Say I have a Poisson process, like radioactive decay, producing R particles per second. I measure with a detector. There is a probability P that a particle will be detected by the detector.

Things I think I know:

  1. The inter-arrival time of the particle emission is exponentially distributed with parameters based on R.
  2. The number of particles emitted before detection is given by a negative binomial based on P.
  3. If a number N is sampled from (2), a single sample of inter-arrival time for detected particles can be given by the sum of N samples from (1). This sum can be obtained by sampling from a gamma distribution with parameters based on N and R.

My question:

If a single inter-arrival time can be calculated by sampling from a gamma based on N and R, how does the number of detector counts in an interval end up being Poisson again? (To be Poisson, the inter-arrival time for the detector must be exponential, not distributed according to some weird gamma thing.) Of course N is fluctuating, but I can't see how this works out.

However, I am almost completely sure detector counts are in fact Poisson distributed. Could somebody show me the math? Thanks for the help!


I found this paper: Fried, D. L. "Noise in photoemission current." Applied Optics 4.1 (1965): 79-80.

Which shows the result that a binomially selected poisson random variable is also Poisson with a rate given by PR. This confirms the comment by jbowman. Still, I would be interested in seeing the explanation of how my process of generating the inter-arrival time at the detector using the negative binomial and gamma distribution is incorrect. This is my major mental hiccup. Thank you.


I wrote this matlab script to test whether what I was trying with the gamma distribution worked. Turns out that somehow the gamma inter-arrival times generated with a geometrically distributed N are exponential and agree with the inter-arrival times suggested by Poisson(PR). (ia2 and ia3 are identically distributed). Any idea how this works out analytically? It was not intuitively obvious to me!

close all
n = 100000;
ia1 = exprnd(1,n,1); % create exponentially distributed inter-arrival times
t1 = cumsum(ia1); % running sum (the real experiment time)

mask = (rand(n,1) > 0.5); % flip a coin
t2 = t1(mask); % get only the events for which "the coin landed on heads"
ia2 = diff(t2); % calculate the inter-arrival times at the detector.

% plot the distributions
figure; hist(ia1,100); title('exponential inter-arrival times');
figure; hist(ia2,100); title('binomial sampled inter-arrival times');

spacing = geornd(0.5,n,1) + 1; % how many events before we get heads
ia3 = gamrnd(spacing,ones(n,1)); % generate the interarrival times with gamma
figure; hist(ia3,100); title('geom/gamma inter-arrival times');
  • $\begingroup$ #2 is actually not correct; if each particle has a probability $P$ of being detected, the distribution of detected particles per second is Poisson($RP$) (assuming detections are independent etc.) For #3, if $N$ is sampled from 2, then you don't have a single sample of inter-arrival times; you have a single observation of the sum of $N$ interarrival times, which is indeed distributed Gamma with shape parameter $N$. Consequently, the premise of your question ("If a single interarrival time...") isn't true. $\endgroup$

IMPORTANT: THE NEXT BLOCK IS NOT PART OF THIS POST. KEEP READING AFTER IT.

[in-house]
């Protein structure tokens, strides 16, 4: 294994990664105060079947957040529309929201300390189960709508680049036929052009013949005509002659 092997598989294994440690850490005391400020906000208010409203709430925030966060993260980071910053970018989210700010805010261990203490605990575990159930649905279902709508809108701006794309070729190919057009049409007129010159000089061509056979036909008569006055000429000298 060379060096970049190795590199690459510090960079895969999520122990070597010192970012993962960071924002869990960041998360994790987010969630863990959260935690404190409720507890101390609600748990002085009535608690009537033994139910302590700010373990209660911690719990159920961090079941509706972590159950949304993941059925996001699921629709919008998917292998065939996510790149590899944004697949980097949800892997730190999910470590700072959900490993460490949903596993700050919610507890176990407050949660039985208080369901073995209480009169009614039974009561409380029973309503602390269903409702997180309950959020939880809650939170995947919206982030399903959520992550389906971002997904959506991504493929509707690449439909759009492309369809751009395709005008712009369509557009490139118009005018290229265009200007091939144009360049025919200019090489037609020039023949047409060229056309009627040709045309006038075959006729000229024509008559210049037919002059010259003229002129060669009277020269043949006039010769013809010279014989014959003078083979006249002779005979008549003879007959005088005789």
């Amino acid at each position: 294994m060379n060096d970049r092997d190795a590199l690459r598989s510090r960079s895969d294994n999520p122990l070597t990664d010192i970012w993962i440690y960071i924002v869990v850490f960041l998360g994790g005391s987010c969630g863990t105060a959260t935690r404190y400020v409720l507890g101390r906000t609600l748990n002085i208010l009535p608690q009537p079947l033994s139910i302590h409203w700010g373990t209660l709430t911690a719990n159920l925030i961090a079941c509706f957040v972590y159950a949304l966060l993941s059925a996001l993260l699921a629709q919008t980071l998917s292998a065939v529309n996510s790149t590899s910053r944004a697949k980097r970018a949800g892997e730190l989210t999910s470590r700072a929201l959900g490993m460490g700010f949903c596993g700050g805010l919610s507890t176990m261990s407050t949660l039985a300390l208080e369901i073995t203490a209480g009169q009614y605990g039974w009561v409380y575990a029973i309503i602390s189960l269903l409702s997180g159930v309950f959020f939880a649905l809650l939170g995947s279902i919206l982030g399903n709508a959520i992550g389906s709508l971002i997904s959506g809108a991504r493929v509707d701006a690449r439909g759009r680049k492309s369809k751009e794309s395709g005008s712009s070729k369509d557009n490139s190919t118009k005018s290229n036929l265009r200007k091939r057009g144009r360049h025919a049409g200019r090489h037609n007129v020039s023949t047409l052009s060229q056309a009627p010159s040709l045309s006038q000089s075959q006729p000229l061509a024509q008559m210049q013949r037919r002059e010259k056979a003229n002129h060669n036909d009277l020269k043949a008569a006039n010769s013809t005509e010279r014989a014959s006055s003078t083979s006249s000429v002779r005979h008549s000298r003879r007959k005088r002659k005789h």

– jbowman
    May 29, 2014 at 17:28
  • $\begingroup$ I don't understand how you know the rate is Poisson(RP). Could you show me? That is the very heart of this question I think. In #2, I suppose that I have if I have a P chance to hit the detector, the number of particles emitted before hitting the detector is Geometrically distributed with a mean of 1/P. Thus, I can calculate can sample from this Geometric distribution to get N, then sum up N inter-arrival times to get a single inter-arrival time at the detector. Can you explain the flaw in this logic? I think your statement about the rate being Poisson(RP) is important. Thank you! $\endgroup$
    – user487100
    May 29, 2014 at 18:14
  • $\begingroup$ Are you somewhat familiar with moment generating / characteristic functions? I'd write it out using that approach, as it's simple, unless it's also unhelpful. $\endgroup$
    – jbowman
    May 29, 2014 at 18:21
  • $\begingroup$ No I have not worked with moment generating functions. Do you have some idea of how to show that Poisson + some fixed probability of acceptance just scales the poisson rate? I am willing to learn the moment generating function approach based if you could show how this works out. $\endgroup$
    – user487100
    May 29, 2014 at 18:43
  • 1
    $\begingroup$ It'll be much later today (Pacific Std Time), I'm afraid; I can do it the straightforward way too, which will be less opaque. $\endgroup$
    – jbowman
    May 29, 2014 at 19:57

1 Answer 1


A quick non-technical argument might use Jackson networks. In your case total external arrivals is rate $R$, and there are no internal transitions (observed particles don't switch to the unobserved queue). The splitting proportion between the observed and unobserved nodes $p_{0i}$ is $P$, so the


If you're looking for first principles, call $O(t)$ the observed counting process, and $N(t)\sim PP(r)$ the total counting process. Where each arrival in $N(t)$ gets logged in $O(t)$ with probability $p$. So that if for some $s$ we have $N(s)=n$ then $O(s)$ has a binomial($n,p$) distribution.

This approach uses probability generating functions:

$E[z^{O(t)}|N(t)=n]=\sum_{j=0}^{n}z^{j} {n \choose j}p^j(1-p)^{n-j}=(1-p+pz)^{n}$

Last equality by the binomial theorem. Then, unconditionally, since $N(t)\sim Poisson(rt)$:


Which is the probability generating function of a Poisson($rpt$) random variable.


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